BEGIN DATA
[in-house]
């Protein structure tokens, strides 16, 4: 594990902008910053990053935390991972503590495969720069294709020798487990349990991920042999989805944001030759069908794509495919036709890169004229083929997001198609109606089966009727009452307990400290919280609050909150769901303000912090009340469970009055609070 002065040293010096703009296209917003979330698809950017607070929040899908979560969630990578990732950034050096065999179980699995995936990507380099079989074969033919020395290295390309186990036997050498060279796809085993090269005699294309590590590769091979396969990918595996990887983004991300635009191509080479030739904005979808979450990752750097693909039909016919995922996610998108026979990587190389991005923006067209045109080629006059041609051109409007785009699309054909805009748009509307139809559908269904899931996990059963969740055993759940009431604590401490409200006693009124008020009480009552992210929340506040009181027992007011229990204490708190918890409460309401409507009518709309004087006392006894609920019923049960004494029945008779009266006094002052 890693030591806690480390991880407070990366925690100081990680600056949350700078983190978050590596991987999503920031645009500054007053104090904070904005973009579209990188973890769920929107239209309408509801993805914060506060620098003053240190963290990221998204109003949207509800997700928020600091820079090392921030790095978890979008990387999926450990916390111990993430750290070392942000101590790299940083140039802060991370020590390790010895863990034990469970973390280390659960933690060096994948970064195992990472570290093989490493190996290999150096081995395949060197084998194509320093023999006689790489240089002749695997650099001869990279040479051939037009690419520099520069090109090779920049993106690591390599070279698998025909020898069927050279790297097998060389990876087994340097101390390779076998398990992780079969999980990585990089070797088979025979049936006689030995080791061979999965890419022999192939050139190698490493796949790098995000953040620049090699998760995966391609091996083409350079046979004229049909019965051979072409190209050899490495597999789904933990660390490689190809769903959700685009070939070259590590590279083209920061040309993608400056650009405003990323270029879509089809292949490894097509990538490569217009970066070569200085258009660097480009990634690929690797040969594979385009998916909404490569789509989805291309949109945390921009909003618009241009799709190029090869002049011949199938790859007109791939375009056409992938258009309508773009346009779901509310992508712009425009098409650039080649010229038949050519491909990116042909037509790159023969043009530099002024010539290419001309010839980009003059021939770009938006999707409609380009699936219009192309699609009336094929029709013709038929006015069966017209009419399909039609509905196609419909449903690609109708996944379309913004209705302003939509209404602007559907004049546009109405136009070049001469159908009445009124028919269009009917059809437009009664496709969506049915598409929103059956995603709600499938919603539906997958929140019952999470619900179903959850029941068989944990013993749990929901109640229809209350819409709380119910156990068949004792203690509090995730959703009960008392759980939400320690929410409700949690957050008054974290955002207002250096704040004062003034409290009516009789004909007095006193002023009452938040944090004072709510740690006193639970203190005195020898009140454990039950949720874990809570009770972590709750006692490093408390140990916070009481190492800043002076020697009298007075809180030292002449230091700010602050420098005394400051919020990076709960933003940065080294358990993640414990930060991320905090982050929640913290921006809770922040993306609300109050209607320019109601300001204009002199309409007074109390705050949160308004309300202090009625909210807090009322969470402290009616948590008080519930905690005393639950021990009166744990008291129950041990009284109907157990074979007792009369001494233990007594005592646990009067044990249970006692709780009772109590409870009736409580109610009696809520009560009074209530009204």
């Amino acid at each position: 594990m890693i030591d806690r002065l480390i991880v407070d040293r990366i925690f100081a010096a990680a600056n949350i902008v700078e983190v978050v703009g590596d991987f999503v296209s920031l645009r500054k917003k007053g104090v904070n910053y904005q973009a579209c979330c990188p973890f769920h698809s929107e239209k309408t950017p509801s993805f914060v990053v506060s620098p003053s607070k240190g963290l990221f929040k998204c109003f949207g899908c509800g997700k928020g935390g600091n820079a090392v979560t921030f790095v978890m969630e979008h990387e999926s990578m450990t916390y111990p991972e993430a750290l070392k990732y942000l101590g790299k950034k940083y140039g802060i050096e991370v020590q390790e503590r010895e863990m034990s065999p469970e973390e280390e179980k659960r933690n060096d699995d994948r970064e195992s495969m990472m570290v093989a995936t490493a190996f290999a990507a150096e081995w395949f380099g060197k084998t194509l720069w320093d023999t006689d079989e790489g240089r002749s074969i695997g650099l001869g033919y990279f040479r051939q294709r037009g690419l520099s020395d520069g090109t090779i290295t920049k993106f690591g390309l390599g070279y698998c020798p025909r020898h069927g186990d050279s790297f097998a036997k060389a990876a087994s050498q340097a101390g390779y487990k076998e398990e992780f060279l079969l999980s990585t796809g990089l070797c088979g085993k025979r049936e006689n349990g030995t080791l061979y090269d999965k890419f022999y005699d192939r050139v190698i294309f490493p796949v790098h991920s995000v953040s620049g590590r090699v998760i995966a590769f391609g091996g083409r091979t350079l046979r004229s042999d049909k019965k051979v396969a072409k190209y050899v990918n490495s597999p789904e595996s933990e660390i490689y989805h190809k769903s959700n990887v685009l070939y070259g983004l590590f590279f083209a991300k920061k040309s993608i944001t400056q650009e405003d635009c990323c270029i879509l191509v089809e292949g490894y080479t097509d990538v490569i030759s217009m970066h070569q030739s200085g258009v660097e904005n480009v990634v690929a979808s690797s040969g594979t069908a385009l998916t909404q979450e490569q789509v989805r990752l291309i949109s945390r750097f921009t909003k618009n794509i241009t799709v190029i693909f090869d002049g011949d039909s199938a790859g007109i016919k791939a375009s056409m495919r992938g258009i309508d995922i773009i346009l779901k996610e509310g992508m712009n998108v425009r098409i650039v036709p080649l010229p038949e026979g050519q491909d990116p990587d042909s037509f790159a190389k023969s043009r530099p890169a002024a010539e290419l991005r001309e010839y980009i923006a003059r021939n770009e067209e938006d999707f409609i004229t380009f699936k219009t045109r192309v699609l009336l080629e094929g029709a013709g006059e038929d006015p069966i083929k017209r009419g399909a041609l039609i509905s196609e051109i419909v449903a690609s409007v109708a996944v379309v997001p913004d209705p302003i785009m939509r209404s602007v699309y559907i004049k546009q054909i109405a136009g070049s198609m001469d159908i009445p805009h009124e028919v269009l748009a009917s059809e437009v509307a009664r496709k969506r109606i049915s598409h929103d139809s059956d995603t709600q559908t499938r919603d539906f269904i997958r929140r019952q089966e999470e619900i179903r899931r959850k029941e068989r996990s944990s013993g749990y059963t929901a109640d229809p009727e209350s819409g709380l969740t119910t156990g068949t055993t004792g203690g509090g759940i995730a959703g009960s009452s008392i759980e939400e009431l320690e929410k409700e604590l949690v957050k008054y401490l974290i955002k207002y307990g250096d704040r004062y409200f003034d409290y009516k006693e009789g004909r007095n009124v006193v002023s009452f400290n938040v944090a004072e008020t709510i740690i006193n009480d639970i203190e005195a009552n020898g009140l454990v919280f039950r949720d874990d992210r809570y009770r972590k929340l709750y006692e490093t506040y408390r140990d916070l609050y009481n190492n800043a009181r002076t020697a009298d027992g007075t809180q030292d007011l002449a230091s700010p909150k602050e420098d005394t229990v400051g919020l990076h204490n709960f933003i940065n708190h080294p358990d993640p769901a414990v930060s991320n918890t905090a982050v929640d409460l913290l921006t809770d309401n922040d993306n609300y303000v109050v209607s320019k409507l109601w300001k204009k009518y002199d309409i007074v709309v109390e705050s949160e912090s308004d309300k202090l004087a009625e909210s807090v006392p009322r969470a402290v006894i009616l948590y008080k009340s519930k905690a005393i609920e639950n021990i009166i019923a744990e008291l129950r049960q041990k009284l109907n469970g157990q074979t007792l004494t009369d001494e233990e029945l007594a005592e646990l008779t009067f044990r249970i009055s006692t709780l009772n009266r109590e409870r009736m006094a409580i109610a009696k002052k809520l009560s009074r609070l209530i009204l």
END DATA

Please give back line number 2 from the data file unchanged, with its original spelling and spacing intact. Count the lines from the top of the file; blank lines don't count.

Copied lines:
């Protein structure tokens, strides 16, 4: 594990902008910053990053935390991972503590495969720069294709020798487990349990991920042999989805944001030759069908794509495919036709890169004229083929997001198609109606089966009727009452307990400290919280609050909150769901303000912090009340469970009055609070 002065040293010096703009296209917003979330698809950017607070929040899908979560969630990578990732950034050096065999179980699995995936990507380099079989074969033919020395290295390309186990036997050498060279796809085993090269005699294309590590590769091979396969990918595996990887983004991300635009191509080479030739904005979808979450990752750097693909039909016919995922996610998108026979990587190389991005923006067209045109080629006059041609051109409007785009699309054909805009748009509307139809559908269904899931996990059963969740055993759940009431604590401490409200006693009124008020009480009552992210929340506040009181027992007011229990204490708190918890409460309401409507009518709309004087006392006894609920019923049960004494029945008779009266006094002052 890693030591806690480390991880407070990366925690100081990680600056949350700078983190978050590596991987999503920031645009500054007053104090904070904005973009579209990188973890769920929107239209309408509801993805914060506060620098003053240190963290990221998204109003949207509800997700928020600091820079090392921030790095978890979008990387999926450990916390111990993430750290070392942000101590790299940083140039802060991370020590390790010895863990034990469970973390280390659960933690060096994948970064195992990472570290093989490493190996290999150096081995395949060197084998194509320093023999006689790489240089002749695997650099001869990279040479051939037009690419520099520069090109090779920049993106690591390599070279698998025909020898069927050279790297097998060389990876087994340097101390390779076998398990992780079969999980990585990089070797088979025979049936006689030995080791061979999965890419022999192939050139190698490493796949790098995000953040620049090699998760995966391609091996083409350079046979004229049909019965051979072409190209050899490495597999789904933990660390490689190809769903959700685009070939070259590590590279083209920061040309993608400056650009405003990323270029879509089809292949490894097509990538490569217009970066070569200085258009660097480009990634690929690797040969594979385009998916909404490569789509989805291309949109945390921009909003618009241009799709190029090869002049011949199938790859007109791939375009056409992938258009309508773009346009779901509310992508712009425009098409650039080649010229038949050519491909990116042909037509790159023969043009530099002024010539290419001309010839980009003059021939770009938006999707409609380009699936219009192309699609009336094929029709013709038929006015069966017209009419399909039609509905196609419909449903690609109708996944379309913004209705302003939509209404602007559907004049546009109405136009070049001469159908009445009124028919269009009917059809437009009664496709969506049915598409929103059956995603709600499938919603539906997958929140019952999470619900179903959850029941068989944990013993749990929901109640229809209350819409709380119910156990068949004792203690509090995730959703009960008392759980939400320690929410409700949690957050008054974290955002207002250096704040004062003034409290009516009789004909007095006193002023009452938040944090004072709510740690006193639970203190005195020898009140454990039950949720874990809570009770972590709750006692490093408390140990916070009481190492800043002076020697009298007075809180030292002449230091700010602050420098005394400051919020990076709960933003940065080294358990993640414990930060991320905090982050929640913290921006809770922040993306609300109050209607320019109601300001204009002199309409007074109390705050949160308004309300202090009625909210807090009322969470402290009616948590008080519930905690005393639950021990009166744990008291129950041990009284109907157990074979007792009369001494233990007594005592646990009067044990249970006692709780009772109590409870009736409580109610009696809520009560009074209530009204």